Multi-modal Travel in the National Parks
Although growth in park visitation translates to interest in these special places, as well as economic health for the communities that surround the parks, it significantly stretches park resources. Since almost all travel into and within the national parks is based on personal automobiles, congestion has become an unfortunate part of the park experience. Congestion results in overcrowding, air pollution, resource degradation, and threatening the long-term quality of the parks.
A Memorandum of Understanding (MOU) between the Department of the Interior (DOI) and the Department of Transportation (DOT) signed November 15, 1997 sets forth the goals and strategies for establishing a mutually beneficial relationship to improve transportation in and approaching National Park Service (NPS) facilities.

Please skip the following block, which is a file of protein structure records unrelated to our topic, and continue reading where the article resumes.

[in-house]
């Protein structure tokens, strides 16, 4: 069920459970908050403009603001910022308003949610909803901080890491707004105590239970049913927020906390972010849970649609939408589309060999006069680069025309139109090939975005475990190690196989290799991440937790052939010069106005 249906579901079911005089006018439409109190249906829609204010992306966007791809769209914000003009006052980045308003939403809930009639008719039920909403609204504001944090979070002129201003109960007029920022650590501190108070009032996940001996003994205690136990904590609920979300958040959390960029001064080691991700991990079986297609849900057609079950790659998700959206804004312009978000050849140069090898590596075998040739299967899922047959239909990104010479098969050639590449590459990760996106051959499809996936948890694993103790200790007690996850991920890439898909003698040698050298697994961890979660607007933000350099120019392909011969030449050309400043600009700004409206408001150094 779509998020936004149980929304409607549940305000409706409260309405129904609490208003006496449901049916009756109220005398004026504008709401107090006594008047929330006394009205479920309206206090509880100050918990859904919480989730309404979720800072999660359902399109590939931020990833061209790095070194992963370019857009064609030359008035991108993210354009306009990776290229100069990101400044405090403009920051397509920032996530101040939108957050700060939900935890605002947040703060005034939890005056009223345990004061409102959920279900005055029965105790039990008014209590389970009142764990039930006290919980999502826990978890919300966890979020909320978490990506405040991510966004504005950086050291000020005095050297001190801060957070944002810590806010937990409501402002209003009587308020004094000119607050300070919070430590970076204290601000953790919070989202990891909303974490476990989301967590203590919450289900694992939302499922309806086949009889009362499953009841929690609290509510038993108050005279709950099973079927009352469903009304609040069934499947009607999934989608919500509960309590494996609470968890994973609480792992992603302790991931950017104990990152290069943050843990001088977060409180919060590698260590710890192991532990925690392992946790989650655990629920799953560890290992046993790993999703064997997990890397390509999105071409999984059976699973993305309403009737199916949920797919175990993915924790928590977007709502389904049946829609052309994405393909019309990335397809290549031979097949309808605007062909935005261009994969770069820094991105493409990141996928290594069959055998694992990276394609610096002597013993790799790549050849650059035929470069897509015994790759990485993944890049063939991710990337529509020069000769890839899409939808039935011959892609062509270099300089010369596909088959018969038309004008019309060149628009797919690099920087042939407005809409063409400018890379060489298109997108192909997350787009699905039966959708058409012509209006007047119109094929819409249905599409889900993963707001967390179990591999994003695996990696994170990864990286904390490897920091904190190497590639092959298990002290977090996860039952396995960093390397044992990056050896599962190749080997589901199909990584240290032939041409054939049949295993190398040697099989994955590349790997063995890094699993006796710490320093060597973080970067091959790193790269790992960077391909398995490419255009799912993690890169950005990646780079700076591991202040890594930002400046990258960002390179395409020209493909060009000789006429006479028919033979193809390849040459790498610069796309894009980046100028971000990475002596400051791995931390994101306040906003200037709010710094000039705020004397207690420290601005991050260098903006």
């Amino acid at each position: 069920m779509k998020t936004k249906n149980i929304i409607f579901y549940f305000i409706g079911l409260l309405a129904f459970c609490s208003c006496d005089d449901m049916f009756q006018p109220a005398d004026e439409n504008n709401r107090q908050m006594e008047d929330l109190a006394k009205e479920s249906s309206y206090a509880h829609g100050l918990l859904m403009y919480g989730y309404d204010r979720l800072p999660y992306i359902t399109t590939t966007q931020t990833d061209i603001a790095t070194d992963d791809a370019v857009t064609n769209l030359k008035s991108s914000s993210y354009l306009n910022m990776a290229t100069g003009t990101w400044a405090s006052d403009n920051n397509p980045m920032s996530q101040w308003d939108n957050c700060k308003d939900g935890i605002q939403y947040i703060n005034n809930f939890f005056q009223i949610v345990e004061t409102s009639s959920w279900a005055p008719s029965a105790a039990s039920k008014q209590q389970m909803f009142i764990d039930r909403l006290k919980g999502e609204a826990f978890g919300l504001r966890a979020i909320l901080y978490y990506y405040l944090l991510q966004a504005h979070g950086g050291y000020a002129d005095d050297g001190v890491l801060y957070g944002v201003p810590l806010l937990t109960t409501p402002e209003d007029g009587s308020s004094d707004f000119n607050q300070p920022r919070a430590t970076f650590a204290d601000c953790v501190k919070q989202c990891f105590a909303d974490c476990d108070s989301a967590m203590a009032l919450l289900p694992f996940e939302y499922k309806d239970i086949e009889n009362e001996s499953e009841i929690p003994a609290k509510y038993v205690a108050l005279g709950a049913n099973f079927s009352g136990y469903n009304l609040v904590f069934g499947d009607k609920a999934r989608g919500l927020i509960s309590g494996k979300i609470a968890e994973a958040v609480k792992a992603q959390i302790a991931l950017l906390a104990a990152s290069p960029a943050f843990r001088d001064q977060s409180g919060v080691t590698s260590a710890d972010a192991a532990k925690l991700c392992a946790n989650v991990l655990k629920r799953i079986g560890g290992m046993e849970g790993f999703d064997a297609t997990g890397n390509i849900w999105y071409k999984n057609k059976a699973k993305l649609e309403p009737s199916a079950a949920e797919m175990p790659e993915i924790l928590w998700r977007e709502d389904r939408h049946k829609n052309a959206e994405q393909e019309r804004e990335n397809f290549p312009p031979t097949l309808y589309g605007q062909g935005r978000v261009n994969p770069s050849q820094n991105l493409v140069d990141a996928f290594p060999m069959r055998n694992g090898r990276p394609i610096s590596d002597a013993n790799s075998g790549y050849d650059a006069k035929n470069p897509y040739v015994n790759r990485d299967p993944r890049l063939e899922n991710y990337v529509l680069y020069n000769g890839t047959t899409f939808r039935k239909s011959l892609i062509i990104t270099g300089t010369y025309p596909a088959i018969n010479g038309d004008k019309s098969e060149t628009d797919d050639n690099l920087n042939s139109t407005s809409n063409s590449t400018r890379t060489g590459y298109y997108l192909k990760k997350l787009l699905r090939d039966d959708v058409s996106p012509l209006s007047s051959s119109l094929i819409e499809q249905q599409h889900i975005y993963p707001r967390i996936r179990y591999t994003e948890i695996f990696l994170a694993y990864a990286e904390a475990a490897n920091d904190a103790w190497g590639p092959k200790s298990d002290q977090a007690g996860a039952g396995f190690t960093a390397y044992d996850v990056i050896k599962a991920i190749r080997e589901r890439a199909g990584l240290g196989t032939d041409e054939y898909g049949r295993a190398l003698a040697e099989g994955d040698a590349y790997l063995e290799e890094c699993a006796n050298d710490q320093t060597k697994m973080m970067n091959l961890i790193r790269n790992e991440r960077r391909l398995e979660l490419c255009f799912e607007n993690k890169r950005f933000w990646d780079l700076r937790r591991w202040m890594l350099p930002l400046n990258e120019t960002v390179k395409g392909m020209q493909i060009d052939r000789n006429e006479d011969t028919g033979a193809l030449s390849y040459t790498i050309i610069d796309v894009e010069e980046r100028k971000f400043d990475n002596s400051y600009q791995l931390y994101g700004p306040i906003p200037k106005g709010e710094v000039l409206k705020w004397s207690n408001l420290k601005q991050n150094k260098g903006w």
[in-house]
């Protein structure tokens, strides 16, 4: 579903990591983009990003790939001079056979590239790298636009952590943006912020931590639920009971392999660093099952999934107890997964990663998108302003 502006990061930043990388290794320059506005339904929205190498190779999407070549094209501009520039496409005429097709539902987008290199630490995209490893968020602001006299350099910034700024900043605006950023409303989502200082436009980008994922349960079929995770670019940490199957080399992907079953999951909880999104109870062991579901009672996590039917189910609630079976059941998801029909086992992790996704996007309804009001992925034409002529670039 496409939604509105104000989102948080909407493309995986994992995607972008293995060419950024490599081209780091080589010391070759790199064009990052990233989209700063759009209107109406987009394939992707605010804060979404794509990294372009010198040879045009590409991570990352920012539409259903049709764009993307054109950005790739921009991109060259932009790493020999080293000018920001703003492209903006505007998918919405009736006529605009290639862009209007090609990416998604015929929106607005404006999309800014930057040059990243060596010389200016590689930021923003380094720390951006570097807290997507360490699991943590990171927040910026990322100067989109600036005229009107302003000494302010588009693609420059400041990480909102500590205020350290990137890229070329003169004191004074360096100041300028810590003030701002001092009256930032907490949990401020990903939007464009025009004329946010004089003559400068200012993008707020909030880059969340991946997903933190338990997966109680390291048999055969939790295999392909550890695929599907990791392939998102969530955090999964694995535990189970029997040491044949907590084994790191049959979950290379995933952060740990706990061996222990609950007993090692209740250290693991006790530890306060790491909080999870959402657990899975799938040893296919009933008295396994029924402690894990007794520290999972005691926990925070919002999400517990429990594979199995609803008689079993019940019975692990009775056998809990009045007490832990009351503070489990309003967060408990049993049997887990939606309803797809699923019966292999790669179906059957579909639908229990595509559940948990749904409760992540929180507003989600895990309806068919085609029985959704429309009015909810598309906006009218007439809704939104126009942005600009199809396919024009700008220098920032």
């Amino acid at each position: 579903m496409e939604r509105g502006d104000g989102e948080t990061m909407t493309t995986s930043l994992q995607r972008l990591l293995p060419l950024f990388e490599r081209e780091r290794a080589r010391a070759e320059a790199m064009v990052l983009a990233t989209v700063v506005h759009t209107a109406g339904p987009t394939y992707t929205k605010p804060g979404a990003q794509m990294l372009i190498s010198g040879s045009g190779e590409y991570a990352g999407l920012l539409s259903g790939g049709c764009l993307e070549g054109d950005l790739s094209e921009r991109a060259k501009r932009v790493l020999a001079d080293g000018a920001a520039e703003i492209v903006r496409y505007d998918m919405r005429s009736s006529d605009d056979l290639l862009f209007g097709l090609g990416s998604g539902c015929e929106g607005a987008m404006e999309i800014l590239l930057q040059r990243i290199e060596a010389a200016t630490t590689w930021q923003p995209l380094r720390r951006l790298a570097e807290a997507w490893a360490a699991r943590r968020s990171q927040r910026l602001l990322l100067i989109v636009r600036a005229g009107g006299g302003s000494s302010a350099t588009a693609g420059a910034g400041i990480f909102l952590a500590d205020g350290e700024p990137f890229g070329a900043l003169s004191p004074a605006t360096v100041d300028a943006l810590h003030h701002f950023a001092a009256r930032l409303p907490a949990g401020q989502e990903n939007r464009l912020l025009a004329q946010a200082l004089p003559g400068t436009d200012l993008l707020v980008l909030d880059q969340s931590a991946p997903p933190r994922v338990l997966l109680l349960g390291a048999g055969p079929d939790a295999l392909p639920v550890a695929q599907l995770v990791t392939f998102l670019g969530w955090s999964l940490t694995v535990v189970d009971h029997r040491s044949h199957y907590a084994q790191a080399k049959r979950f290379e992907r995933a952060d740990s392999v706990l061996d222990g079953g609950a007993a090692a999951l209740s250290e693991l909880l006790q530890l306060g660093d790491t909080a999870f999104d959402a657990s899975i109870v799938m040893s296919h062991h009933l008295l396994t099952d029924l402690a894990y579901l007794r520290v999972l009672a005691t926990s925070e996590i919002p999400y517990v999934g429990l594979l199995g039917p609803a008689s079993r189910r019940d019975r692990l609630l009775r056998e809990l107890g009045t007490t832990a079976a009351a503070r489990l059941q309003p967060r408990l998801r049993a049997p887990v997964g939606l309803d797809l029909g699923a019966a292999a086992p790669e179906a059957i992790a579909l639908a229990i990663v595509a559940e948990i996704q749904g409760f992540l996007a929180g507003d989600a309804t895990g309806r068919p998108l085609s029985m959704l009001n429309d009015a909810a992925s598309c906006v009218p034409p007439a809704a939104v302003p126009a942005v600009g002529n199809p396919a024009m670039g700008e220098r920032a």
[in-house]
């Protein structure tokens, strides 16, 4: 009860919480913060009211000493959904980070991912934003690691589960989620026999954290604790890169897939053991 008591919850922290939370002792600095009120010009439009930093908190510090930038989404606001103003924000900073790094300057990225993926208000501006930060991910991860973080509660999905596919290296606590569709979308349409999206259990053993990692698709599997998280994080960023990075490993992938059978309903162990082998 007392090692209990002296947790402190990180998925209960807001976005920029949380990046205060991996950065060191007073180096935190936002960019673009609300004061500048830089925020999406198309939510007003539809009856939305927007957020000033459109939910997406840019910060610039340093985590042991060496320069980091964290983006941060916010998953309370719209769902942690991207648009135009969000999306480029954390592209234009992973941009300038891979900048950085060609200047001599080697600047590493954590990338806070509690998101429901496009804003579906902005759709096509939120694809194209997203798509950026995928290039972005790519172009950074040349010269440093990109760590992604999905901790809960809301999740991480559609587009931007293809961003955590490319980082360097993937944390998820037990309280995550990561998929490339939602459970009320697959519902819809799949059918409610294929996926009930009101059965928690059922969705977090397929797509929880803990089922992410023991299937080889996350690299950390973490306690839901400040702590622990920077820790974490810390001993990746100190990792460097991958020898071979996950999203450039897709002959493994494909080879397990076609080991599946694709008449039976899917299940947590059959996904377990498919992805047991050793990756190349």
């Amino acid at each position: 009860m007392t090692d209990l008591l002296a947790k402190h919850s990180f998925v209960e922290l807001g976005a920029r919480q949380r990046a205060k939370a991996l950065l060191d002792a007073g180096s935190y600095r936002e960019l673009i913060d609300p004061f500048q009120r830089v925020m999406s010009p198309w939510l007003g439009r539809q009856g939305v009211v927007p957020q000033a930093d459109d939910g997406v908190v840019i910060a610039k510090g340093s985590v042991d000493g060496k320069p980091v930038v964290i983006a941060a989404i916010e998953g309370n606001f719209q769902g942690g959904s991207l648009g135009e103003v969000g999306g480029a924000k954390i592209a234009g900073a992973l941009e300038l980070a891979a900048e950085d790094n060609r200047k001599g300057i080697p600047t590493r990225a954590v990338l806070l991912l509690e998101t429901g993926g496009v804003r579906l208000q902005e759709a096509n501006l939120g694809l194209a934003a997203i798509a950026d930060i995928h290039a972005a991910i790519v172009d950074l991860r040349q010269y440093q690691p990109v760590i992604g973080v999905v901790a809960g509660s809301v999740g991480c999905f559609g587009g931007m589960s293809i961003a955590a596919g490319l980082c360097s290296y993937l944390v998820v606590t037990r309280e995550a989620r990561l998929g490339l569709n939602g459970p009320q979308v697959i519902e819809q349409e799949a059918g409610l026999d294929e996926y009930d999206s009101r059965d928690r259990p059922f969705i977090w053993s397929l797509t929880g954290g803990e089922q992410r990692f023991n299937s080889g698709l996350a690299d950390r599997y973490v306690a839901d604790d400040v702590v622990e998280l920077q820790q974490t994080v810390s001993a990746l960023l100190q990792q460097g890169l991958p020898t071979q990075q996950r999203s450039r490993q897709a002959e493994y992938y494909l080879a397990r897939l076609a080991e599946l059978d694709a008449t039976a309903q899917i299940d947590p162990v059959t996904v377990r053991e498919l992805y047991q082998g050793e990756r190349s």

The 1997 MOU and the 1998 legislation, Transportation Equity Act for the 21st Century (TEA-21), gave the NPS increased responsibility in transportation planning, and paved the way for development of the Alternative Transportation Program (ATP). The ATP coordinates policies, projects and activities related to transportation planning, partnering, and implementation of alternative transportation systems within and to NPS units. The ATP also develops strategies and recommendations for Servicewide application on issues crossing agency and State/Federal lines and jurisdictions.